Monday, October 27, 2008

The ABC of Looking For Your Stolen Bicycle

Here's a more complete list of things to do when you're looking for a stolen bicycle. Please let me know in the comments if you think there's anything else that should be added.


Report it
This is the very first thing that you should do. Try to retrieve your bike's serial number before you call the police. Take down the police report number, you'll need it in case you find your bike and need to contact the police and for the flyer that you'll make.

ALWAYS report bike theft! It helps making police aware of how big of a problem this is.



Make a flyer.

Print it, spread it. Hand it out in parks, tape it to light posts, if you're a student, put it up on your campus.

Make sure you include
  • a picture of your bike.
  • any distinguishing features. Think long and hard about this, you'll probably be able to think of lots of things apart from the obvious such as the color of your frame and handlebar tape, like scratches, dents and other damage, stickers etc.
  • your bike's serial number. You need this for identification purposes. If your bike is found you will only get it back if you can prove that it's yours. If you don't have your serial number, try asking the shop you bought your bike from. If you got your bike used, you might run into trouble on this one.
  • the number of your police report.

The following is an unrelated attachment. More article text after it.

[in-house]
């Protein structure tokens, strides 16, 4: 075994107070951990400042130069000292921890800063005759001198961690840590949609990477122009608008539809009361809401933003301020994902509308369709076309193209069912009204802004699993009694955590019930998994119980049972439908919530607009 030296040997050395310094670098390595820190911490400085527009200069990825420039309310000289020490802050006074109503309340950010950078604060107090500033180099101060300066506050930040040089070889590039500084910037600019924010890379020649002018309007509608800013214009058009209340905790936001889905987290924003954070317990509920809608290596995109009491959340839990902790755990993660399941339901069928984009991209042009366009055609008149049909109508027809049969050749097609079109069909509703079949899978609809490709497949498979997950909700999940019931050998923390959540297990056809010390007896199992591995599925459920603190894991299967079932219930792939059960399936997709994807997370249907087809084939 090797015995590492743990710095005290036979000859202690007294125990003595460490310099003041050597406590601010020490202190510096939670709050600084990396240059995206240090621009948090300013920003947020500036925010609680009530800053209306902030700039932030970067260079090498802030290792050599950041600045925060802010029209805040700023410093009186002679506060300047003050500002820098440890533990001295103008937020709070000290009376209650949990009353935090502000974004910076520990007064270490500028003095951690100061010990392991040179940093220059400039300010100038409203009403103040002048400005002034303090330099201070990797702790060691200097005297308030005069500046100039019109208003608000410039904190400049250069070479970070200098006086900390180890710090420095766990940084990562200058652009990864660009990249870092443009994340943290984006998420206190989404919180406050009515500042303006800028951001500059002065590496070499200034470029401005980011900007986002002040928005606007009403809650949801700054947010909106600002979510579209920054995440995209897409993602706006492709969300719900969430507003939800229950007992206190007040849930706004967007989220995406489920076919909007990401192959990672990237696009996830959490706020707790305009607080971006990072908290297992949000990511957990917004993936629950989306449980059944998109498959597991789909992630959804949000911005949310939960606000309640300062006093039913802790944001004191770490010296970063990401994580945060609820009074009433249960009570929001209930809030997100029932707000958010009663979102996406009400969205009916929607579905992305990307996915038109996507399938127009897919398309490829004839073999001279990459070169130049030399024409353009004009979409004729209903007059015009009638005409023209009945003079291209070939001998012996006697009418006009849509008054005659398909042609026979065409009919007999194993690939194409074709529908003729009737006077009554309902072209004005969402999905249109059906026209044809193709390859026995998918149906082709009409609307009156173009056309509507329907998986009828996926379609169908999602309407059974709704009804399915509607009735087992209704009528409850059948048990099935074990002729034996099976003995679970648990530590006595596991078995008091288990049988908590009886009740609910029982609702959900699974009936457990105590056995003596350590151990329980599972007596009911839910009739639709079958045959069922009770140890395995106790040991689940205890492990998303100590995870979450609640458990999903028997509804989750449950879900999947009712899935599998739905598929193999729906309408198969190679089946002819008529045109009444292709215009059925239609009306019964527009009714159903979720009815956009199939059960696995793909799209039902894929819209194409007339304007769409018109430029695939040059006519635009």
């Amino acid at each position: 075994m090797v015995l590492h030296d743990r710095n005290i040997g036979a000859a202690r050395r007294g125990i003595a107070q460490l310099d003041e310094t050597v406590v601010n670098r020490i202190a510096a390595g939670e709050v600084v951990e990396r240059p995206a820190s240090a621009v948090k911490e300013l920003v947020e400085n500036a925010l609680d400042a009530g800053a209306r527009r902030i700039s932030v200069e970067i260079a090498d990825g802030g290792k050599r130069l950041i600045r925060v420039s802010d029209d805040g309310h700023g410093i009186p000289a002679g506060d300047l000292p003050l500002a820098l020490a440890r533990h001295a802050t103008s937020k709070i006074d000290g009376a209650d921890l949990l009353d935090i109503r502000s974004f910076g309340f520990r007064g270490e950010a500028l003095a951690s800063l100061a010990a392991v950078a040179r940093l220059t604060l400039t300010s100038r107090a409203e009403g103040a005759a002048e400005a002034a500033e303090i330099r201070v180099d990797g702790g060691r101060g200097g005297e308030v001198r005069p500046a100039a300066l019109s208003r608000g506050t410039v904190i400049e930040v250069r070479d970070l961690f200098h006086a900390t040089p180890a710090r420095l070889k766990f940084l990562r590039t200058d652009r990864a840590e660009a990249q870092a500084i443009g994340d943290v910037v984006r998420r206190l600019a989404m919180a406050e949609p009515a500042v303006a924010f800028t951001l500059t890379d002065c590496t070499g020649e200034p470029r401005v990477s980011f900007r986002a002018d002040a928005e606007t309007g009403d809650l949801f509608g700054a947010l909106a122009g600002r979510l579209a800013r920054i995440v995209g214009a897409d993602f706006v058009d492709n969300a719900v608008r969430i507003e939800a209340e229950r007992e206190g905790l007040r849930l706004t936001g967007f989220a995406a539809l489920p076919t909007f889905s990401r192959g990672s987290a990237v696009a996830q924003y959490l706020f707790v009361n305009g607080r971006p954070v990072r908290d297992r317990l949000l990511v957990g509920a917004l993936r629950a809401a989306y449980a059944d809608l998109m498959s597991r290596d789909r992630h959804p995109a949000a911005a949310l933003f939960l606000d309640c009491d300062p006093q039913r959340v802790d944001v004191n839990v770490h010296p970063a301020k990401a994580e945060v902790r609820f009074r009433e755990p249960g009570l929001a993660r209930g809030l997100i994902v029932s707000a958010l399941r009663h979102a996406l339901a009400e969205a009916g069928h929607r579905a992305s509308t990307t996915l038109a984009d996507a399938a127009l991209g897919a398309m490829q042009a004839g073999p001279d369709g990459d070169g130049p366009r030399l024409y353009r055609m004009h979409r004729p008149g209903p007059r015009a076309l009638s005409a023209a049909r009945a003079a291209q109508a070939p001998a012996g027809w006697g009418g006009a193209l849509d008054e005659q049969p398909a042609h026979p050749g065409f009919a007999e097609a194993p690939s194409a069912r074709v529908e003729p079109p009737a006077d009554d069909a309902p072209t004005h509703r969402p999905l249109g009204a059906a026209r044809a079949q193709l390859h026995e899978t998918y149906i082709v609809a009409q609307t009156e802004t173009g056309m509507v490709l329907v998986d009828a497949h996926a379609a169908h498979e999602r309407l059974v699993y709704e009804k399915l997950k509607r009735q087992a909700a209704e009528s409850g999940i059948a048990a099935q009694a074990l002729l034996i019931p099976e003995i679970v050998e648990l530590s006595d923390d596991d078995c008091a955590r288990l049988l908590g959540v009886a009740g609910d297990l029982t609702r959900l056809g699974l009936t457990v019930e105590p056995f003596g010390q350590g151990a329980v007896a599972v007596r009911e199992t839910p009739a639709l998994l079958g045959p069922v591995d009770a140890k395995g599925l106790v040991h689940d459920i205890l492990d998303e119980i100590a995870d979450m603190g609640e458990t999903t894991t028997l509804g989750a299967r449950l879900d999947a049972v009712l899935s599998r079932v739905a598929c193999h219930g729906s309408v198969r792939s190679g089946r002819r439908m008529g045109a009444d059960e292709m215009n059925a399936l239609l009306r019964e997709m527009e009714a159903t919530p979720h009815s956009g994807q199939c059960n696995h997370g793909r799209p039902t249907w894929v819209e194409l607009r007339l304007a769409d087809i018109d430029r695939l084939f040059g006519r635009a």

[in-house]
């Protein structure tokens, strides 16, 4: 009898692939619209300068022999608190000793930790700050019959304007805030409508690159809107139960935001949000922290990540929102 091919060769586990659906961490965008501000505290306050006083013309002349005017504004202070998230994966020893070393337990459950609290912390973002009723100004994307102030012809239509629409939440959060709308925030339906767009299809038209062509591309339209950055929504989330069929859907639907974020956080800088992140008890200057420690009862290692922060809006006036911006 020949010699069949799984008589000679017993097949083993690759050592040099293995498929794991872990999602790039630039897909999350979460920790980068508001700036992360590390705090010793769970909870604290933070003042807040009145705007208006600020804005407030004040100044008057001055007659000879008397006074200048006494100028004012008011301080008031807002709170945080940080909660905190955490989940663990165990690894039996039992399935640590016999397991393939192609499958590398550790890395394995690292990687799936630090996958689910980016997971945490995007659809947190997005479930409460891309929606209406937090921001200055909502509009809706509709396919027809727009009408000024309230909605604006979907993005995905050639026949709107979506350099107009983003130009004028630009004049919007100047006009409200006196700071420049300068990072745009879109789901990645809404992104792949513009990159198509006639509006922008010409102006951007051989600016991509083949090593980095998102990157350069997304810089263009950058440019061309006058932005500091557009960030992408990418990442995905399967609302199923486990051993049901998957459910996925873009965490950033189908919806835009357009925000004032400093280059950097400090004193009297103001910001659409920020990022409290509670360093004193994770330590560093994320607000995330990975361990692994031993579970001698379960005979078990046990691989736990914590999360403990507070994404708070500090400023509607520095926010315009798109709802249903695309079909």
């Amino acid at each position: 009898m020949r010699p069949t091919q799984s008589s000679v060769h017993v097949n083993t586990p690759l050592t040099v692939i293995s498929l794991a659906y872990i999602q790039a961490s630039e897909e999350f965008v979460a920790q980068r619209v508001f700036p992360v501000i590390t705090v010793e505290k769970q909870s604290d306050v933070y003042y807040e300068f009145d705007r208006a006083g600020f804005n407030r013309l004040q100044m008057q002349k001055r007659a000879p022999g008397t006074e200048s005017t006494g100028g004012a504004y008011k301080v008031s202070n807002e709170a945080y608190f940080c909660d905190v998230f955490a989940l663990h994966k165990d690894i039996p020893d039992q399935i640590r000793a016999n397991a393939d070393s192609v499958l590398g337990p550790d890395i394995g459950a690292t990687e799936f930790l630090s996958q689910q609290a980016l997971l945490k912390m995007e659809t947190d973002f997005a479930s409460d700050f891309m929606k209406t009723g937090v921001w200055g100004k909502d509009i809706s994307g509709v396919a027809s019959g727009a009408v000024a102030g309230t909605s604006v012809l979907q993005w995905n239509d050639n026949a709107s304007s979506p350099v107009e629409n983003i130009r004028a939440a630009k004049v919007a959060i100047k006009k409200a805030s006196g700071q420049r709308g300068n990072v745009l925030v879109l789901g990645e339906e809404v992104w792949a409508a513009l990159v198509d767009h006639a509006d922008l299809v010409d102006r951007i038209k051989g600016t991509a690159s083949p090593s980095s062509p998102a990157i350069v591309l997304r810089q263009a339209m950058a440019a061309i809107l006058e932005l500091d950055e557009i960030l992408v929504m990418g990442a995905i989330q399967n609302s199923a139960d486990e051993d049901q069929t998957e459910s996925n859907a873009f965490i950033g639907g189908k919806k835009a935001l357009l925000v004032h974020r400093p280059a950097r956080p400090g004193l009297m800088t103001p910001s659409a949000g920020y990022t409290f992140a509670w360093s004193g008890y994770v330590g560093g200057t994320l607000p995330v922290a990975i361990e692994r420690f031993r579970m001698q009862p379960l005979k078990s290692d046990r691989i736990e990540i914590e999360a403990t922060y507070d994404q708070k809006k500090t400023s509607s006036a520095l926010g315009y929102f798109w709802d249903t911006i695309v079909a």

• your contact details.

You can take a look at my flyer here.


Look in your area.
Most likely the person who took your bike isn't a professional bike thief, but an opportunistic thief trying to make a quick and easy score. As such, (s)he won't venture far with your bike. Therefore, visit local pawn shops. Rather than asking if they've bought your stolen bicycle, ask if they have any bikes for sale. If they do, look at what they have before you tell them that you're looking for a stolen bicycle and ask them to contact you if anyone would try to sell them a bike similar to yours. Leave a copy of your flyer.

Also, visit local bike shops. Someone may come in with your bike to have it repaired. Bike shop folks are generally super helpful and will keep an eye out for you. Again, leave a copy of your flyer.

Don't forget to tell your friends. Someone might spot your bike in their neighborhood. It's better to have multiple sets of eyes looking than just one.


Look online.
Your bike may end up on the Internet. You can also ask the Internet community to keep an eye out for your bike.
  • Check Craig's list on a daily basis and post the information on your stolen bike there as well. Check the Craig's list postings for surrounding areas as well (New Jersey, Delaware, NYC, Washington DC, etc, especially if you're looking for a high end bike). Here are instructions on how to create a Craig's list notification tool using Feed Popper. Feed Popper will let you know as soon as there's a new post on Craig's list fitting your search criteria. I had this running on my computer while I was looking for my bike.
  • Jaxed.com is a combined classifieds and auctions listing service. Go here , change 'Bianchi' to whatever search criteria you want, and subscribe to the resulting page in your RSS feed.
  • Go to ebay, set up a search for your bike and subscribe to it by email.

Register your stolen bike.
Police check the National Bike Registry to identify recovered bicycles. Some people who suspect that they've discovered a stolen bicycle check it too, so register your bike. It's $0.99 for a 6 month search for your bike so just do it.

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